Monday, February 11, 2013

Limited Liability Company or Incorporated

Many people always say that they want their own business, have an idea, or just want to be some kind of entrepreneur. Many don’t know what type of business they want; some have never even had the thought that there are different types of businesses. Many of people have to really sit down and figure out what they want for the future of their company. Starting NuProdigy Media, Inc. we sat and thought about the different things that we wanted for the company, including what type of projects, our main focuses, and what aspect of the film industry we wanted to focus on, it took a lot but we figured it out. The main two types of businesses are called Limited Liability Company (LLC), and Incorporation (Inc.); it’s just what fits you best in your company or organization.
            The Corporation (Inc.) is an artificial legal entity, which while made op of a number of natural persons or other legal entities, has a separate legal identity from them. Also as a legal entity the corporation receives legal rights and duties. There are five legal rights that always exist for a corporation. First is the ability to sue and be sued (this gives the corporation access to the courts). Secondly, a corporation has the right to a common treasury (this gives the right to hold assets separate from the assets of its members). The right to hire agents (this gives the corporation the right to hire employees). Also has the right to a common seal (this gives the corporation the right to sign contracts). Finally as a corporation, you have the right to make by-laws (this gives the corporation the right to govern its internal affairs). As you can see so far a corporation is like its own person does its own thing like an individual, also having its own social security number called an FED-ID number.
            There are two types of for-profit corporations: a C. Corporation and a Subchapter S. Corporation. There are some features that both corporations have in common.
The corporation is owned by shareholders and managed by a board of directors & managers. Members can be both a shareholder and a director or manager. Directors and managers can cause the business to authorize the business to create contracts, authorize loans, settle lawsuits, hire & fire and so on. All shareholders enjoy limited liability status. Filing documents with the state government creates the corporation. The corporation conveys ownership interests by issuing shares. “By-laws” will be created to dictate how the corporation will govern it.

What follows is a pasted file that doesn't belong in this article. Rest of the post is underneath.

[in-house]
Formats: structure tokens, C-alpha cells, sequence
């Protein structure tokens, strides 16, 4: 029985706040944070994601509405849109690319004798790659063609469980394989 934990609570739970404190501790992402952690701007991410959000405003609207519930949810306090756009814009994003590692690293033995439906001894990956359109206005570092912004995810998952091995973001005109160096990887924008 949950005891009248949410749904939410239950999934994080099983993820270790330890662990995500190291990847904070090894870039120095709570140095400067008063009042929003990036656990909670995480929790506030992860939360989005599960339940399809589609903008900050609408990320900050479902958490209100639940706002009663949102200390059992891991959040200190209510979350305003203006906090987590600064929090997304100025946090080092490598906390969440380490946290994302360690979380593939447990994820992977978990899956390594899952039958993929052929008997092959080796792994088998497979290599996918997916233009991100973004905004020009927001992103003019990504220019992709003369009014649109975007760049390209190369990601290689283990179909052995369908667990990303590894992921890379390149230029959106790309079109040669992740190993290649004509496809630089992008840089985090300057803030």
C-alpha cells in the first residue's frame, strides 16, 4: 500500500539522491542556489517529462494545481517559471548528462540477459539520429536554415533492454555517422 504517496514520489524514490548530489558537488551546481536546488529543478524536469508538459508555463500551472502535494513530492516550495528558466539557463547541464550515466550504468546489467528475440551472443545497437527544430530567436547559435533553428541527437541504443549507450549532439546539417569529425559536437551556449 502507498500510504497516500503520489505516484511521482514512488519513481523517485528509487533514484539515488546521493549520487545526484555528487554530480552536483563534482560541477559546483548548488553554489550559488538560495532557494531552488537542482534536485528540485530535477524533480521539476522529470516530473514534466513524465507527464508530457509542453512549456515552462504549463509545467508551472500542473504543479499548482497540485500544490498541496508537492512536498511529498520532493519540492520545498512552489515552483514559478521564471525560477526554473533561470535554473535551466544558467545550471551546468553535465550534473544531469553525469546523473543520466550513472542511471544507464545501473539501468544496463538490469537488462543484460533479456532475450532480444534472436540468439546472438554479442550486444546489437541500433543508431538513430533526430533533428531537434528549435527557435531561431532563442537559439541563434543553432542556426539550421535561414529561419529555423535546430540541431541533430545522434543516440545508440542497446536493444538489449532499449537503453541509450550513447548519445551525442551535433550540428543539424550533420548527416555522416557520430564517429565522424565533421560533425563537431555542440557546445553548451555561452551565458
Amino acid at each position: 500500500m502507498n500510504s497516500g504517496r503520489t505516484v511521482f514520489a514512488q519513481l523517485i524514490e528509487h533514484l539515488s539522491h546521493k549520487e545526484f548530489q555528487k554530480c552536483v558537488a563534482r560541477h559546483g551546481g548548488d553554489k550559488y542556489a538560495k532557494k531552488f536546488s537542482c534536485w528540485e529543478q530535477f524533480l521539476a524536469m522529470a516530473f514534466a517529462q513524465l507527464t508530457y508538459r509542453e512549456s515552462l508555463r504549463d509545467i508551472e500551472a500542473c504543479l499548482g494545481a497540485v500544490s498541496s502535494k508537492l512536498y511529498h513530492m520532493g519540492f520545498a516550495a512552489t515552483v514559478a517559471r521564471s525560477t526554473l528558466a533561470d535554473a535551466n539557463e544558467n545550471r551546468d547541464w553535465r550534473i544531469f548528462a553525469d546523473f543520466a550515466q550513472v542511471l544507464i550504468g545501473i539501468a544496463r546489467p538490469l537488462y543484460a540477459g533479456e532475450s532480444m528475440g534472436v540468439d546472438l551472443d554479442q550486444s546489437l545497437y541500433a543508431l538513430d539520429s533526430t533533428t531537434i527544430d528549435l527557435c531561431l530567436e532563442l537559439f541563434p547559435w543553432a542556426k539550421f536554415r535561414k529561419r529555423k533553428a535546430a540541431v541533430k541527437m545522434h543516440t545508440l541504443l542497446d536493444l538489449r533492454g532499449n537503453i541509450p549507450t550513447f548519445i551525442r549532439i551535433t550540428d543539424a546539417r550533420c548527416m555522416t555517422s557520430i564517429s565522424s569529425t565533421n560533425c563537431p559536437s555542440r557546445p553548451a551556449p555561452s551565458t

There are really only two major differences between the S. Corporation and C. Corporation. The C. Corp can have an unlimited number of shareholders and the S Corp is limited to 75. And the C. Corp is subject to a double taxation.  The corporation is taxed, and then the individual shareholders are taxed.
            The Limited Liability Company (LLC) has become most small film production companies’ business entity of choice.  In that respect, it is similar to a corporation, and is often a more flexible form of ownership, especially suitable for smaller companies with a limited number of owners. Unlike a regular corporation, however, a limited liability company with one member may be treated as a disregarded entity, so the member is often singled-out as a person performing the actions of the LLC. A limited liability company with multiple members is typically treated as a partnership for tax purposes, thereby avoiding double taxation.
            There are some great advantages to selecting a LLC, some of them include: Its members own The LLC. No requirement of an annual general meeting for shareholders. No loss of power to a board of directors. Typically there is much less administrative paperwork and record keeping. The members enjoy the limited liability status. Only a state filing is required to form a LLC. In addition to cash contributions, members may also agree to contribute talent and services to the LLC, such as writing, directing, editing, etc.
Of course with advantages there are some disadvantages. Many states, including - Alabama, California, Kentucky, New Jersey, New York, Pennsylvania, Tennessee, and Texas, levy a franchise tax or capital values tax on LLCs. A franchise tax is a tax charged by some US states to corporations formed in those states based on the number of shares they issue or, in some cases, the amount of their assets. It may be more difficult to raise capital for an LLC, as investors may be more comfortable investing funds in the better-understood corporate form.
            Now understanding a little more about the Corporation and the Limited Liability Company. It will now be a little easier to chose where you want to go as a company, the ins and outs, and the advantages and disadvantages. Choses wisely and remember there is no problem with being wrong; you can always convert back to one another later on. If you need further help, you can choose the path I chose and contact LegalZoom. They can help you with getting paperwork finalized and making sure that your legal at all times with the IRS. So get started know that you know what everything is get everything out of your head and on paperwork. 

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